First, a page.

This letter writer has a friend who embarrassed her in public. Should she still speak to her?
Not if you don’t want to, says our elder. Her behavior was inexcusable.
I have had a friendship with a girl that I will call “Carol” for eight years. Carol has a polarizing personality – people either love her or hate her, but we usually got along pretty well. She met my mom a few years ago, and while my mom also finds her to be loud and rude at times, she generally thinks she is a good person and they follow each other on Facebook. During a recent get-together of about 15 people, most of whom I didn’t know, Carol tells my mother for all to hear “I really want to invite you to a trip I am planning with a few friends to Cabo this summer – you are so much fun and we will have a great time!” Right after she says this, she turns to me and says for all to hear, “But not you – you aren’t invited.”
I was very taken aback and very embarrassed, and said, “I wouldn’t go anyways!” Privately, my mom said that she would never go on a trip with her, and thought Carol behaved rudely. The more I thought about the incident, the angrier I became. I decided to cut her off and not text or interact with her. She has sent me texts since then, and I waited quite a while to reply, and when I did it was just a few words. I think she is getting the hint that I don’t want to talk to her. I feel that I don’t owe her the courtesy of an explanation after the way she treated me. And am I wrong to handle the situation this way?
Mr. Bill replies
Thanks for writing to us. I’m Mr. Bill and I’d like to share a few thoughts with you about this situation and this friend. First, let me answer your question right away. At least from my standpoint, no, you are not wrong to handle this situation this way. For her to invite your mom, then directly tell you that you are not invited? In front of a gathering of 15 or so others? Inexcusable.
I noted that you realize Carol has a polarizing personality. Yet, you have remained friends with her for eight years. There must be something about her, and the relationship, that you find helpful and satisfying. Or, at least, acceptable.
I do know that all relationships exist on a continuum scale. Best Friends are at one end, people you know but don’t see often and don’t have much feeling for at the other. And every relationship slides on that scale, sometimes becoming closer friends, other times less so. That seems to be the case with you and Carol. Sometimes you get along, though not too far on the Best Friends end; sometimes you don’t. Love or hate. Given the situation you describe, I clearly see that.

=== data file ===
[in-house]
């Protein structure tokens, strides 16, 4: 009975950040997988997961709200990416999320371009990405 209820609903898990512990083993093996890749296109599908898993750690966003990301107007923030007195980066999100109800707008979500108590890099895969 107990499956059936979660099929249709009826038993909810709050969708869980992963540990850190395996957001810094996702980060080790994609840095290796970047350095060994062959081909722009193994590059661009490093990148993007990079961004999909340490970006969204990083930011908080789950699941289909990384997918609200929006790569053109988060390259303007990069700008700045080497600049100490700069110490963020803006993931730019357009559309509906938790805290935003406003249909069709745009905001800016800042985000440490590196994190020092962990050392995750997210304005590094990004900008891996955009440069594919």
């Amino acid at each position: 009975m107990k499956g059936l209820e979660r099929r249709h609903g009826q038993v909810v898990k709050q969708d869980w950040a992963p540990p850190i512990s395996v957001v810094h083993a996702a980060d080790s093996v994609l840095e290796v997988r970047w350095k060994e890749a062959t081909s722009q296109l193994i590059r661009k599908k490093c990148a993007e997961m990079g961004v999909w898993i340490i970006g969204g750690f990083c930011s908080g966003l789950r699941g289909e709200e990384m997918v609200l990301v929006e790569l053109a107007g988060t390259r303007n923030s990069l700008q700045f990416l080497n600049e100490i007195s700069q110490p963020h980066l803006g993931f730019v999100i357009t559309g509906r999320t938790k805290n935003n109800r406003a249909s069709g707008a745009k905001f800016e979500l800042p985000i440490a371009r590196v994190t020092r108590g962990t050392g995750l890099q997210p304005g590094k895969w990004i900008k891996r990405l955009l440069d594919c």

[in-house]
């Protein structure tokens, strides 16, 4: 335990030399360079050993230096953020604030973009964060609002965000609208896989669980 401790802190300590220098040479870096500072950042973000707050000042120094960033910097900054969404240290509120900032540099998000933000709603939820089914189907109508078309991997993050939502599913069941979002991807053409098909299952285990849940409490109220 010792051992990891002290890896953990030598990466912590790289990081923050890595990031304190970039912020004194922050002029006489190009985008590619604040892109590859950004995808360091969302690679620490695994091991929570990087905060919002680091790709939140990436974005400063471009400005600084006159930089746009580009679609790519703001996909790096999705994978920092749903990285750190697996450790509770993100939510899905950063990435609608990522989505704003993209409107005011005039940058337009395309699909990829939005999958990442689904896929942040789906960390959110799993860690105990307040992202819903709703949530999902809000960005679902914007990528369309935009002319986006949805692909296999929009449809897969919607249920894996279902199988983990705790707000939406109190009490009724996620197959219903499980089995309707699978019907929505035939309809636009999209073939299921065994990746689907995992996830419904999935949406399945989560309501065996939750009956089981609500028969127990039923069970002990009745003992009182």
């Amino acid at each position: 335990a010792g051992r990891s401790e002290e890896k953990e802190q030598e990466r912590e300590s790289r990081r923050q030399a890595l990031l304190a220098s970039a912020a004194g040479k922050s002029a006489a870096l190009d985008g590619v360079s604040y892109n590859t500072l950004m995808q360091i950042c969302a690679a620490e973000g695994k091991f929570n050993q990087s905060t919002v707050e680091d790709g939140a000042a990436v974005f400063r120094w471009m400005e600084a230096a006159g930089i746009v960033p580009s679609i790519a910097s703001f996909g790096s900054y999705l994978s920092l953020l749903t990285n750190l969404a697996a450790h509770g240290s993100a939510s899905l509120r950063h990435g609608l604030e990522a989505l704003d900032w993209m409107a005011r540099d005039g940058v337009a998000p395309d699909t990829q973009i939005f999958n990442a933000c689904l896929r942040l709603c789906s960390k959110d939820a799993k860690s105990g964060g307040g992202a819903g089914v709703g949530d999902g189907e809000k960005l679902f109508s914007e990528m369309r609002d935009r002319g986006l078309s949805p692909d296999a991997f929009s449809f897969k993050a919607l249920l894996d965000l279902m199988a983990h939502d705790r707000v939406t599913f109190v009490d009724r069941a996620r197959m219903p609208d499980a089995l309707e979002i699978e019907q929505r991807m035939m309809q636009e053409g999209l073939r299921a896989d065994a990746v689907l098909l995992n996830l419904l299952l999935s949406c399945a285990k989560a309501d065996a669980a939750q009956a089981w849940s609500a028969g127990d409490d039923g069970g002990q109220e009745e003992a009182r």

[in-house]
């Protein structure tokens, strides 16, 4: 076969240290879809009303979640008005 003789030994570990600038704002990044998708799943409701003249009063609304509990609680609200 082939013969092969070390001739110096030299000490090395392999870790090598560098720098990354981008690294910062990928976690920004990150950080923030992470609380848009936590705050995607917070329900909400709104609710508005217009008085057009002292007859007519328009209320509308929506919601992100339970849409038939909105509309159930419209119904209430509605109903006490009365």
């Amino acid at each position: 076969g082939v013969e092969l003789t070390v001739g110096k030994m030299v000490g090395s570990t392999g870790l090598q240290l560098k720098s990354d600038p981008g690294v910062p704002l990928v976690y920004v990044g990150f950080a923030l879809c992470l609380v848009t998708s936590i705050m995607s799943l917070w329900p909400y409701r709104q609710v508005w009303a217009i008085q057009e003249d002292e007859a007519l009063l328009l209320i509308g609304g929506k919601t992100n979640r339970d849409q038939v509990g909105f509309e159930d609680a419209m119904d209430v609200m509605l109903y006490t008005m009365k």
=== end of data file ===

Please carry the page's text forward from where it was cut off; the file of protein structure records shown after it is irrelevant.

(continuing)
I don’t blame you for becoming angry at the way this person talked to you. After inviting everyone else to join her on a trip, she turned to you and addressed you that way? Of course, you were surprised and angry. I would be, too. Don’t worry or second guess yourself when you wonder if you should have cut her off. Her comments and behavior were unacceptable, unless…
Given the Jekyll and Hyde nature of the situation with the trip, and that you write that she is polarizing, I had to wonder if you can help her see what she does. Does she know how she comes across? Does she care? Might she want to change? Can she? Those are questions that occurred to me as I read this very obvious insult coming in the midst of a pleasant gathering of friends, though ones you did not know well.
No, I don’t think you reacted poorly or mishandled your response by reducing and/or eliminating contact with Carol. Depending on how you view the relationship or whether you want to continue, or care, there is one thing you might consider.
You could talk with her and explain how you felt when she made clear that you were not invited. Tell her you don’t care if you go or not, but the way she informed you in front of everyone was very off-putting. You could also reflect for her some of her other behaviors that polarize people.
Either she will accept what you say, maybe even show some concern about the way she interacts, and you two could have a frank, honest, and binding conversation; or she will become defensive and/or dismissive.
- If she is accepting, you might suggest, if you feel comfortable doing so, that she talk with someone about these behaviors or find a counselor that could give her some reactions. And maybe help her develop other, more friendly, ways to interact.
- If she rejects or becomes dismissive, then you could take some comfort knowing you attempted to save and build the relationship, but it didn’t work. And continue your gradual withdrawal from the relationship. With no feelings of regret or guilt.
Those are my thoughts. Were it me, I would have reacted just as you did. And though I included an alternative way to respond, I doubt I would do that. I’d continue to remove myself.
That help at all? If you have questions or reactions, don’t hesitate to write back. We can share a few more interactions on this or any other topic. Good luck, and don’t feel bad or wonder if you did the right thing. Take care. I’ll be thinking about you.
Article #: 491290